Having recently joined a small company where the entire team works remotely, I’ve been confronted with a few challenges which I have never experienced in my professional career. It is important to mention that in my previous employment, I was at top management level and had been there for almost 10 years. It has been a rather huge adjustment to move from an office-based job to working alone. Yes, we do have check-in meetings but I spend 90% of the day in my home ‘office,’ waiting for work to be given or shared. It’s a lonely road.
The biggest challenge I’m faced with at the moment is the lack of communication from my ‘team’ - note ‘team’. This environment mimics little characteristics of a team. I’ve only been in this role for little over 6 weeks but I have not been ‘orientated’ with what I’m actually supposed to be doing. When I am given instructions, it is rushed/abrupt and not clear. Where does that leave me as someone who is eager to learn, make an impact and/or use/share my skills learned over the years?
The work I have been able to submit almost never lives up to my new boss’ standards. I feel sidelined as I’m not invited to meetings with clients. Don’t get me wrong, I don’t want to take over or lead but I feel by being in the room observing and listening, I would be given an opportunity to learn and understand this new environment and somehow better understand what my role is/should be. I might get a clearer view of the company; which of my skills are needed, and therefore add value to my ‘team’.
Where do I go from here? The ‘lean’ team is busy (all the time), so asking questions leaves me feeling like I’m a bother. No one takes calls, and when it comes to texting they take forever to respond to WhatsApp messages, or I find myself being blue-ticked. My boss is showing signs of micro aggression/ impatience/ annoyance at my questions. Where do I go from here? Can you imagine how many other ‘new employees’ are going through or have been through this? Does this set them up for failure or success? What is the missing piece?
Clear communication. New employees do not require baby sitting but they deserve guidance and clear communication so they can be set up for success. Just like any new relationship, there needs to be communication about the do’s and don’ts; expectations and a positive experience of how one treats the other. The professional space is not easy to navigate when it comes to such because there are many ‘things’ at stake. By these 'things' I mean, the uncertainty of whether you will make it beyond probation; whether you are or aren’t meeting the requirements and fear of being unemployed.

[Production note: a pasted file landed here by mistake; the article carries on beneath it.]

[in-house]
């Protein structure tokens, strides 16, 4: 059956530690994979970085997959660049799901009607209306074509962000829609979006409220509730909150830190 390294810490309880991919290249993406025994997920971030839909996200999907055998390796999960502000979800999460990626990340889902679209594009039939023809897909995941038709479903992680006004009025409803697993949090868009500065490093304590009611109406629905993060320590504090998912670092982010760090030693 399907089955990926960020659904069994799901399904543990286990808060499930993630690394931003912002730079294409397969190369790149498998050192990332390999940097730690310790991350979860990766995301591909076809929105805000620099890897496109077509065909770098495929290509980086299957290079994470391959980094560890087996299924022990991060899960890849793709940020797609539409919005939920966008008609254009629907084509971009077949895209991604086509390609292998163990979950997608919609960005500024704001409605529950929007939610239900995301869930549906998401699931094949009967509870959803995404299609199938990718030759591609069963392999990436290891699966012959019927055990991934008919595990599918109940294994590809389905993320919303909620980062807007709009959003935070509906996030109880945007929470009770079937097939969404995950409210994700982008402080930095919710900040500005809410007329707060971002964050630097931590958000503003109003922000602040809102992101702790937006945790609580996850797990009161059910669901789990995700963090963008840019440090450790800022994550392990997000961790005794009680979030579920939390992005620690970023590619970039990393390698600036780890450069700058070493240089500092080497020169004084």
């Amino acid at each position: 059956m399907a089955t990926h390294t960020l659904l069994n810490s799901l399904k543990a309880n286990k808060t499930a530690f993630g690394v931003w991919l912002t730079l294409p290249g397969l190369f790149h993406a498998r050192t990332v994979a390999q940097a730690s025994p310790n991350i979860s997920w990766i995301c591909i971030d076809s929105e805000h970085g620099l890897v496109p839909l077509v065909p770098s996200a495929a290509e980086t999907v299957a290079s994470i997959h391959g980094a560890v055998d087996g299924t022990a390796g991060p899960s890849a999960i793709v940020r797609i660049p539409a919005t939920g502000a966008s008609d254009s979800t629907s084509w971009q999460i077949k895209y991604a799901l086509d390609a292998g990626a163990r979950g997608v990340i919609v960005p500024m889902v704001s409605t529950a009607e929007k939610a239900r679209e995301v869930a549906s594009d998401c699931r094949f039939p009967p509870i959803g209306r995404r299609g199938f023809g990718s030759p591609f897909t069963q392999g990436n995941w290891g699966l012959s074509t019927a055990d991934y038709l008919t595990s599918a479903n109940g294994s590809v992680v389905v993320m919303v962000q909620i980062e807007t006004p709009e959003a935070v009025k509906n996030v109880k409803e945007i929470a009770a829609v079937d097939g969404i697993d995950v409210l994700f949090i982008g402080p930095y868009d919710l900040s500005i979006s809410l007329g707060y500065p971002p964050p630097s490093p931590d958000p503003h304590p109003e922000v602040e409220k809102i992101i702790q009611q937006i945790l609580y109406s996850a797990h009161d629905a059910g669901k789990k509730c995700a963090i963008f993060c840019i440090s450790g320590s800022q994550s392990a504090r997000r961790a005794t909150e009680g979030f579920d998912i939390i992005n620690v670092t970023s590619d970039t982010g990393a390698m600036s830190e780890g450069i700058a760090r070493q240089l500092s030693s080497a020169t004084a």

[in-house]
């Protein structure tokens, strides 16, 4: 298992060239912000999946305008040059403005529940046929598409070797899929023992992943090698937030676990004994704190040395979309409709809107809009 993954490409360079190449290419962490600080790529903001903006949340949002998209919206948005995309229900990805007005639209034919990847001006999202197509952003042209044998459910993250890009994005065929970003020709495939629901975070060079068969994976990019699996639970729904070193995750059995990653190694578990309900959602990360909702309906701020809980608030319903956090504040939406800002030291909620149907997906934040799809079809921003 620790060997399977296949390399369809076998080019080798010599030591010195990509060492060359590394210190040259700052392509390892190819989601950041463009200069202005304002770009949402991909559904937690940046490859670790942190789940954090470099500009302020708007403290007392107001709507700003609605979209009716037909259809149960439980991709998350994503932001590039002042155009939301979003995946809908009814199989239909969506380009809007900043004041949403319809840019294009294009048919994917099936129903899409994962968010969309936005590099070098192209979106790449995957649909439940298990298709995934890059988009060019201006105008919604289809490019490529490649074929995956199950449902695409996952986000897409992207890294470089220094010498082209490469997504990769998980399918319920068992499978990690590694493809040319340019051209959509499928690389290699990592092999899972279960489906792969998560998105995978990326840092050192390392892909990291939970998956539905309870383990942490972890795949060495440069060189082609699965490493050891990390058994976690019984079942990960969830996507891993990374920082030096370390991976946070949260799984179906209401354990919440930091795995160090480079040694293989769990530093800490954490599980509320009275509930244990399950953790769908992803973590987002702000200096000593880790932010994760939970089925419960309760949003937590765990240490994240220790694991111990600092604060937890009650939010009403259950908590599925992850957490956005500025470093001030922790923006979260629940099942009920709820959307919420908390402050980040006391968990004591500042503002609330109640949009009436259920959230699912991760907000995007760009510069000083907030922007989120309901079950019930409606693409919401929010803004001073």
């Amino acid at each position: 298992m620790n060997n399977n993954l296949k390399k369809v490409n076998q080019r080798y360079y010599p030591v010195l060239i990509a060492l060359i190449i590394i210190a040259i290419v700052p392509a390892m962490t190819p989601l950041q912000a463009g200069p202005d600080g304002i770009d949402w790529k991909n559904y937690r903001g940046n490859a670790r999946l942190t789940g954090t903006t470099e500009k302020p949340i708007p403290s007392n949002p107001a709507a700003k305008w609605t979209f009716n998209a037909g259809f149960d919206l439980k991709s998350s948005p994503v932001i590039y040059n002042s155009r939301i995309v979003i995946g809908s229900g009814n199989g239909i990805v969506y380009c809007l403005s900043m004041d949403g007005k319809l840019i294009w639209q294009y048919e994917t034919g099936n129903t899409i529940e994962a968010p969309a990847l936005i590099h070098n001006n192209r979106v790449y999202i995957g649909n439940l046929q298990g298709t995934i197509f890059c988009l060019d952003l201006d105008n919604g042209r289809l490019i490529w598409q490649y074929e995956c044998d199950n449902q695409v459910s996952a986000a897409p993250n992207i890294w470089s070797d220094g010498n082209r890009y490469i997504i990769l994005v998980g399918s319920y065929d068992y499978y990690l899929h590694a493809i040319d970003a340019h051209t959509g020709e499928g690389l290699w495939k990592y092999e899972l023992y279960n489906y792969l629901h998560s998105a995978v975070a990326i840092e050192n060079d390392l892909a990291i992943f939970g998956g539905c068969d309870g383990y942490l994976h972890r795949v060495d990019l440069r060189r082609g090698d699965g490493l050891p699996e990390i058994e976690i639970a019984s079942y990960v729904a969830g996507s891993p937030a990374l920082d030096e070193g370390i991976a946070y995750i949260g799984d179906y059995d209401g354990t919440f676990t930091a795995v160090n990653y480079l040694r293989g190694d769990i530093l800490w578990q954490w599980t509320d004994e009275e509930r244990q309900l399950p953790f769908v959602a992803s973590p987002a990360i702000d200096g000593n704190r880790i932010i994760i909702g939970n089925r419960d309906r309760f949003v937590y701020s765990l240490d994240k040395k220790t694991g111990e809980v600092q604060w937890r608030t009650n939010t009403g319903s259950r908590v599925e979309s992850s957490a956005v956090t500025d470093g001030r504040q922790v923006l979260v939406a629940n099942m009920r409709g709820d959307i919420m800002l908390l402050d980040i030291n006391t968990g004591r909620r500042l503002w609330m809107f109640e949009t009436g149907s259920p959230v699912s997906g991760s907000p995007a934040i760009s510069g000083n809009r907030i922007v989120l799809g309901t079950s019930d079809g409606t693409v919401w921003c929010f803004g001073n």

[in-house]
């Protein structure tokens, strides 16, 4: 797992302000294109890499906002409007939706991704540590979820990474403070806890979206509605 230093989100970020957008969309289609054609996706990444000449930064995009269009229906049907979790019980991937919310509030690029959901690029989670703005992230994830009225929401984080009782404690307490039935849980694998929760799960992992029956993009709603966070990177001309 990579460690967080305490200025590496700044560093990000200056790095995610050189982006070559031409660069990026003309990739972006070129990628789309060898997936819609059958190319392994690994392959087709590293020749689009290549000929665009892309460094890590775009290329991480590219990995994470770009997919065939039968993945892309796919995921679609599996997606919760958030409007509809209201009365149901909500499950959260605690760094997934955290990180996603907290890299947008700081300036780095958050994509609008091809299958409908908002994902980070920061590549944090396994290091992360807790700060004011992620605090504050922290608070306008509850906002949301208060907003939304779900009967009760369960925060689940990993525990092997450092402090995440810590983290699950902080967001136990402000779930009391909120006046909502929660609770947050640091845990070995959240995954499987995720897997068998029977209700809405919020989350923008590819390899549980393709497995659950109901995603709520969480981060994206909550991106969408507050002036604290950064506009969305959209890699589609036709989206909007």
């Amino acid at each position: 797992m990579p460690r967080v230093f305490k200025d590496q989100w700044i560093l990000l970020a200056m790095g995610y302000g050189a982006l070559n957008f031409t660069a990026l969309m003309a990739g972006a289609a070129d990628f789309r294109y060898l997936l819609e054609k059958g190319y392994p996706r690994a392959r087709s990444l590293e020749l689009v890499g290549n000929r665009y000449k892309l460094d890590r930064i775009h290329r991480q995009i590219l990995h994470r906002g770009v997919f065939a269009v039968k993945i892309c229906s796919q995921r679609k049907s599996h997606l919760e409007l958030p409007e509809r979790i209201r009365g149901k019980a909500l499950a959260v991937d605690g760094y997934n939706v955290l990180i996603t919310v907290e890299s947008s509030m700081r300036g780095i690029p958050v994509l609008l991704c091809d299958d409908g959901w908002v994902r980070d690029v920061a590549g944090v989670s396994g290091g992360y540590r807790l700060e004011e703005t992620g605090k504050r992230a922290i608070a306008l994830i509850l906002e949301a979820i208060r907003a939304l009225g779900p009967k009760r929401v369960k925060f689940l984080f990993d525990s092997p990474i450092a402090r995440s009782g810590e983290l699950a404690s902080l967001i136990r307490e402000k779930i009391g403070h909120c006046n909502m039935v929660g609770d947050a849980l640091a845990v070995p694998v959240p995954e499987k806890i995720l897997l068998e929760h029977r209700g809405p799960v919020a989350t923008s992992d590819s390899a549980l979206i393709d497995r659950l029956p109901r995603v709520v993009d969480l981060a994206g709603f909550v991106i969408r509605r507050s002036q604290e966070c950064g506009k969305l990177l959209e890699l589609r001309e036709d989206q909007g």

A call to employers (big or small) - these are the things you can help set your new employees up for success with:
1. Have a plan, no matter how insignificant you may think this is - you need a plan for the new employee.
2. What is the role you are hiring them for? Titles become insignificant sometimes, but the role needs to be clear. The title must match the expectations and tasks given (please).
3. KPA’s- Key Performance Areas. This gives both the employee and employer clear guidelines on what the employee should perform or should be aiming to perform.
4. Patience - patience for the person walking into YOUR work environment. After all, you didn’t employ them for knowing your business but rather for the skills you identified as needed/relevant for YOUR business. Give them time to learn (with your guidance) then wait to see results (this won’t happen overnight).
5. Kindness - be kind enough to correct the person when they aren’t getting it right. It’s not possible for them to get it right the first time, all the time. A little kindness goes a long way in motivating new employees to produce high quality work ALL the time. This will benefit everyone in many ways.
6. Be happy - be happy to be the mentor. A happy mentor and a happy employee = a healthy working environment (no aggression in any shape or form - ain’t nobody got time for that).
7. Professionalism - this will always keep you protected against any possible misconduct/ perceived unfair behaviour. This is key!
As I navigate this lonely road in my professional journey, I’ve used this blog as a reminder to myself of what is important in any career/work life. Employers who communicate clearly are destined to set their employees (new and old) for success. As for the remote working part, that’s a journey that deserves its own blog.